Got Allergies? Here Are The Top 9 Tips For Making Your Bedroom Hypoallergenic

Sep 20, 20

Got Allergies? Here Are The Top 9 Tips For Making Your Bedroom Hypoallergenic

by Alegria Alano

While many people think about how peaceful a bedroom feels, little consideration is given to how hypoallergenic it space is. Yet, more than 50 million Americans experienced various types of allergies. Your bedroom should be your haven for rest and relaxation, so, to ensure that you are 100% comfortable, consider these nine tips for making your bedroom hypoallergenic. 

Flooring

Carpet can make a room feel cozy, but it can also be a major source of allergens. This is because the carpet fibers catch and trap allergens such as dust mites and pet dander. Dust mites are particularly problematic as they burrow deep into the carpet’s fibers making them difficult to collect. They can then deposit allergy provoking waste. 

 

If you have carpets in the bedroom, make sure you vacuum with a machine that has a high-efficiency particulate air filter (HEPA) at least once or twice a week. A HEPA filter is designed to remove over 99% of airborne particles and will trap allergens in the vacuum rather than shoot them back out into the air. 

 

If you are yet to choose flooring, hardwood is the most hypoallergenic option. But if you have your heart set on carpet or a rug, choose a style with a tight weave that is less likely to trap allergens in the spaces between the fibers. Low-pile rugs that can regularly be washed in hot water will also help to prevent mites from burrowing into your carpet, and the hot water wash will also ensure they are eradicated.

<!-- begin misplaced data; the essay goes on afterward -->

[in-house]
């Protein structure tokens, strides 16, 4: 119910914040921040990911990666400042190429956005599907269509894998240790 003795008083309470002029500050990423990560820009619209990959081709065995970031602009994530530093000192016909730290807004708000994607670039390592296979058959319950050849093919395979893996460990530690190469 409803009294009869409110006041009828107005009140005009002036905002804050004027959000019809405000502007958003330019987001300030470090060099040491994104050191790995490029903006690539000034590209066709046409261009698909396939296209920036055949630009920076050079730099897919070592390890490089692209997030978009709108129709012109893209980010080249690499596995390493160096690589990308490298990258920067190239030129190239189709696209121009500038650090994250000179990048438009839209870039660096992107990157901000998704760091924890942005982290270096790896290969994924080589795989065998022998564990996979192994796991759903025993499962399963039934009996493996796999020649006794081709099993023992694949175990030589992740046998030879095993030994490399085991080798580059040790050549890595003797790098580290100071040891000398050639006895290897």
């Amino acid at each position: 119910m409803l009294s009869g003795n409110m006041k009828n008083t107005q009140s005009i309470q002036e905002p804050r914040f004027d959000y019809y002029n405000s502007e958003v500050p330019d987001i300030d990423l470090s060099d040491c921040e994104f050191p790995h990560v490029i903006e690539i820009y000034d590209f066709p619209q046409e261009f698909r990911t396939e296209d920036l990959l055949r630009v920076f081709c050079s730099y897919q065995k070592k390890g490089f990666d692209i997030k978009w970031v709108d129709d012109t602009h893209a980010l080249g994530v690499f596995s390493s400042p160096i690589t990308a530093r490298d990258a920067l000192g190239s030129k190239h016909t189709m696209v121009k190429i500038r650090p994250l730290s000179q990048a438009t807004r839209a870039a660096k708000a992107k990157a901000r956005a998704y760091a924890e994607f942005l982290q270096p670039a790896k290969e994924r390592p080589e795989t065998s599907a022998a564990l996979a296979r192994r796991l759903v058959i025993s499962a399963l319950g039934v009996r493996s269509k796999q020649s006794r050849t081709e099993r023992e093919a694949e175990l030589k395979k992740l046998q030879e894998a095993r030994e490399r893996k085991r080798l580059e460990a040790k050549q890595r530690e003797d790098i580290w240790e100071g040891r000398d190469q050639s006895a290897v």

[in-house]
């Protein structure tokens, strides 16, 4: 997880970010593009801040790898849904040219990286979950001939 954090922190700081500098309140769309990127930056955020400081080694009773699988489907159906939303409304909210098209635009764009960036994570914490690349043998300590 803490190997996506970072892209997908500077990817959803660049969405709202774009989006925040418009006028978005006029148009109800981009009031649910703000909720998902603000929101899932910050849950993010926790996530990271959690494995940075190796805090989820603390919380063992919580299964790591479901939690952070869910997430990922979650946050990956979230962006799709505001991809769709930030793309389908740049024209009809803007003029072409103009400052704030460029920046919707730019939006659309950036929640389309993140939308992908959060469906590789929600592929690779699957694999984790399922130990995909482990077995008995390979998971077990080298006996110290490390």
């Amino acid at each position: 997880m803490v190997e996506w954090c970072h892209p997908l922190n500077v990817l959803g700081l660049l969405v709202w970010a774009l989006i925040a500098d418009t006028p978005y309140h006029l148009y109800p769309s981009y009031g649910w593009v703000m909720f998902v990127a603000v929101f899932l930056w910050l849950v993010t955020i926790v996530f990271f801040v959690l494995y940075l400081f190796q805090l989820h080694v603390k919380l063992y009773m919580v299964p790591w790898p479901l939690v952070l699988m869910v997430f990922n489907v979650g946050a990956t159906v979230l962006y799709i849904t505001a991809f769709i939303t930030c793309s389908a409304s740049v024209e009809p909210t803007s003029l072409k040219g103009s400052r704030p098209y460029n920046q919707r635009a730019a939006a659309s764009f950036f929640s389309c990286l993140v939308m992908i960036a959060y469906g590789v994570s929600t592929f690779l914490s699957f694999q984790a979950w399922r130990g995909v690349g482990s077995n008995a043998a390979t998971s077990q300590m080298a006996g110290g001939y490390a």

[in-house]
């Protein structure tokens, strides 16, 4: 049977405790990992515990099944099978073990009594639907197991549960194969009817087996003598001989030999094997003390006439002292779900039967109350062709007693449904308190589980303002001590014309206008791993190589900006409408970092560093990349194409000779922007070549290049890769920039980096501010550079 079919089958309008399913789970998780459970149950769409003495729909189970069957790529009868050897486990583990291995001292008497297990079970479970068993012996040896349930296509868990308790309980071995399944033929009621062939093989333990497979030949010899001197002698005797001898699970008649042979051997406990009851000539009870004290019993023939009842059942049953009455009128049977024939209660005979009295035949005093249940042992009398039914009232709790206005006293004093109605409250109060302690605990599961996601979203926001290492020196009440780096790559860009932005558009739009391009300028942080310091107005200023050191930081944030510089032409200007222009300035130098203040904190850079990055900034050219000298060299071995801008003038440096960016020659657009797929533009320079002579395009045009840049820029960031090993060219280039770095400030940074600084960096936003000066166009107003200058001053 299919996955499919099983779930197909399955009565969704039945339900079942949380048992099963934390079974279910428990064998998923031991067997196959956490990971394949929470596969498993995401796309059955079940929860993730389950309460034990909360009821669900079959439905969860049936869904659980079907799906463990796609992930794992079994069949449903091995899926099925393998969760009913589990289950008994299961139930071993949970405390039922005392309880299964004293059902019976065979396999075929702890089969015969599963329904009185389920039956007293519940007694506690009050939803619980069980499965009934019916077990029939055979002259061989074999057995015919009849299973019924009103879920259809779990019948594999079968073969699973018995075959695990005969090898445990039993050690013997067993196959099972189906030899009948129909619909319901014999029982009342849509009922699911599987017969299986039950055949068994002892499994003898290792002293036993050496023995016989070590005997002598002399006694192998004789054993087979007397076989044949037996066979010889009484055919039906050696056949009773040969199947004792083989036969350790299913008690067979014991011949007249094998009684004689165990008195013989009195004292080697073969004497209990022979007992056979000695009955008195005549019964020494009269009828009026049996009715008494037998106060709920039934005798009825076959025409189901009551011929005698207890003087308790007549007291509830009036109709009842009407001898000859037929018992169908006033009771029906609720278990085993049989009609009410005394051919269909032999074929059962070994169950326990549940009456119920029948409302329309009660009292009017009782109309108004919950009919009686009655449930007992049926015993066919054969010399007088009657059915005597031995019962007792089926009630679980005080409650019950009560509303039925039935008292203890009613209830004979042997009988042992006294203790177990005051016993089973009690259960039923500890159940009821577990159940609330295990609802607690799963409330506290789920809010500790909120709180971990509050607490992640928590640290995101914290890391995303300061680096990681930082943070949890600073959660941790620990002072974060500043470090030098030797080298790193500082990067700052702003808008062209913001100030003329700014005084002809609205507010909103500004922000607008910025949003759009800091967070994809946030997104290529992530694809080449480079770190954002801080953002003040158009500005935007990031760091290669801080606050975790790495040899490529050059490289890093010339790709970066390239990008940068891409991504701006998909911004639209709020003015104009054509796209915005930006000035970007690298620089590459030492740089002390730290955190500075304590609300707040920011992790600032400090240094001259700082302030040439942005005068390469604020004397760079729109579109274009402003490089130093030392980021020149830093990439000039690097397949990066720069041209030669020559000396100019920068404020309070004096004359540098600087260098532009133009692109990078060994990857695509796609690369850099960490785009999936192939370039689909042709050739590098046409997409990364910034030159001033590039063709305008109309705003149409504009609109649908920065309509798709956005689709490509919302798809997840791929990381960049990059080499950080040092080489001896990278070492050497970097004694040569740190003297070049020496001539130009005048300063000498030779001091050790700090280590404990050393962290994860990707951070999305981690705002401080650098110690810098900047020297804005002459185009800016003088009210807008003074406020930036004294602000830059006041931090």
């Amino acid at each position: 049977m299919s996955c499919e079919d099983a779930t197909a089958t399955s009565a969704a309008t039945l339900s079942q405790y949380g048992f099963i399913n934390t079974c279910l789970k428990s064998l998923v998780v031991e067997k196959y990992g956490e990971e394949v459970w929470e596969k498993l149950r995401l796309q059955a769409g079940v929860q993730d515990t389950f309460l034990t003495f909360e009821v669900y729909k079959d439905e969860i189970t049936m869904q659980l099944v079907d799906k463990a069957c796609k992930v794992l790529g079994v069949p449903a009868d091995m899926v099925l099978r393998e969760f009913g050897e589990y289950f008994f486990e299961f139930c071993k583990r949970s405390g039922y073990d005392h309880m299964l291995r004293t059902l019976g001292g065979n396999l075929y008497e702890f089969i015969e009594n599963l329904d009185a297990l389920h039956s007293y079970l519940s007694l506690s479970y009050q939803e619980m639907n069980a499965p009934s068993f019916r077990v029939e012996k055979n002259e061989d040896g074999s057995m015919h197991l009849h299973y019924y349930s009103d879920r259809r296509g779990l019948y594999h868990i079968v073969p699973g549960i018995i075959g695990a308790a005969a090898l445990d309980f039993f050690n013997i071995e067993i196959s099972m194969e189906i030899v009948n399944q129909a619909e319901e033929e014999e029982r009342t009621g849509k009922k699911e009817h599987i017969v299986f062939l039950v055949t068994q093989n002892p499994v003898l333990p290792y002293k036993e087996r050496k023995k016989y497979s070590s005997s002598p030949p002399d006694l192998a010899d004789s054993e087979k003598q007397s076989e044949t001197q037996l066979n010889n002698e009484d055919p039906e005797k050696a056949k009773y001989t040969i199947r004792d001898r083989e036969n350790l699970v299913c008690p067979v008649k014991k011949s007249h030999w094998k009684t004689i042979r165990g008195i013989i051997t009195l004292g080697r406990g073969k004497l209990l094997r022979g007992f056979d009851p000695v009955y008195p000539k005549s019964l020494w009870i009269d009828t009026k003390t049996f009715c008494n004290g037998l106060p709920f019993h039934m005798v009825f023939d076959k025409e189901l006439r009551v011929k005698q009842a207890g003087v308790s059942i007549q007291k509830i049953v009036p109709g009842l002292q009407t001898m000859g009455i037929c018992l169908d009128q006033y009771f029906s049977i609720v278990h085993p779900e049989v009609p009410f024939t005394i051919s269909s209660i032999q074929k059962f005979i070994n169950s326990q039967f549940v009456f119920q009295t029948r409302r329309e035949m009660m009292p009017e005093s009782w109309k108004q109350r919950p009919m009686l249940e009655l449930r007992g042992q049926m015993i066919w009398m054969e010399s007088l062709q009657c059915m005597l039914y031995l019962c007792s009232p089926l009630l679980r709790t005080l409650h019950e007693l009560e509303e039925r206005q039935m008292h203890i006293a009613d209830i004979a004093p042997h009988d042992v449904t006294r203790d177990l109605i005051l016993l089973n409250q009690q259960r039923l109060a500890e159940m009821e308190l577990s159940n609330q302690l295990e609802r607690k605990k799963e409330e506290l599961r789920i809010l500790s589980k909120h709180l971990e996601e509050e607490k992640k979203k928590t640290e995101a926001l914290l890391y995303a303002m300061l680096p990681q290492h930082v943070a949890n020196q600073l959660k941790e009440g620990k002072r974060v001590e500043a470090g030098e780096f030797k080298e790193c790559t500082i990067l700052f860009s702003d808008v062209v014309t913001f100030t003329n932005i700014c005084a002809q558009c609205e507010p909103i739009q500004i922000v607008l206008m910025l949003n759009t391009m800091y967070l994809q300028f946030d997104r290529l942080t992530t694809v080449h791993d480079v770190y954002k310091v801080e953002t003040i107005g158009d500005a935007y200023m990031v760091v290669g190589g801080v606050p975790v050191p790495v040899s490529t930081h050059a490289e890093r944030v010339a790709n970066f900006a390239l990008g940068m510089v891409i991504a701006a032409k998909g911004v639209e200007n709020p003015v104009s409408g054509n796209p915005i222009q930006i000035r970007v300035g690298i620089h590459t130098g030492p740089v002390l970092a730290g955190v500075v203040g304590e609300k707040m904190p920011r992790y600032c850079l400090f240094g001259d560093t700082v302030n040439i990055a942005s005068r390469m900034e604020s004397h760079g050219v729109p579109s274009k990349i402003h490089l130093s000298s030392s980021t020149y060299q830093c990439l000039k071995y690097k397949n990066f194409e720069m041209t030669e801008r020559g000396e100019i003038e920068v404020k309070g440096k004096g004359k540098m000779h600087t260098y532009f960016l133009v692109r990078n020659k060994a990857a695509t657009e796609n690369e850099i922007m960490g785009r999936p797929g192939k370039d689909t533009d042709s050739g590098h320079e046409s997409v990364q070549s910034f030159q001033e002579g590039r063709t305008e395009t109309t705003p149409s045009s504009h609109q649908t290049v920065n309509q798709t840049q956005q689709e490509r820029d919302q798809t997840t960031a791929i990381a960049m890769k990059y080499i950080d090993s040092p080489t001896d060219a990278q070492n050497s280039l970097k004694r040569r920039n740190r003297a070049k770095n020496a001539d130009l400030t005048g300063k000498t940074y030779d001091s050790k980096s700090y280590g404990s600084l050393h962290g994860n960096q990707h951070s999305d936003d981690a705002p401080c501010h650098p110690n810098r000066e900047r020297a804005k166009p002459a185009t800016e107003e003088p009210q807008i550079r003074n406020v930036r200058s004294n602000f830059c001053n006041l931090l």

Filter

Filters aren’t only limited to vacuum cleaners – they are also often installed as part of air conditioners and fans. Air conditioning systems can be rated for filtration using the Minimum Efficiency Reporting Value (MERV). MERV ratings are expressed as a number between one and 20, and generally, a rating of between five to eight will be enough to capture the most common allergens. 

 

If you don’t have a filtered air conditioning system or fan in the bedroom, you can invest in a specialized HEPA air filter. These devices are also effective at reducing the humidity in your home which also helps limit mold and mildew build-up.

 

Curtains

Heavy curtains are magnets for allergens, particularly if they drape along the floor. Instead, opt for light washable curtains, roller shades, blinds, or shutters that can easily be washed and wiped. If you do choose curtains, be sure to wash them in hot water regularly to kill any dust mites. It’s also a good idea to thoroughly wipe window sills and tracks regularly to avoid the build-up of mould and mildew – two other common allergens.  

 

Fresh Air

Stagnant air can also trigger allergic reactions. This is because any airborne irritators stay trapped in your bedroom. However, opening your window could have the opposite effect if you are allergic to pollen. If there is plenty of pollen in the air, such as in springtime, an open window can introduce these allergens into your bedroom. If you are pollen-sensitive, be sure to check the pollen count before you open your bedroom window. 

 

Choose Fragrances Wisely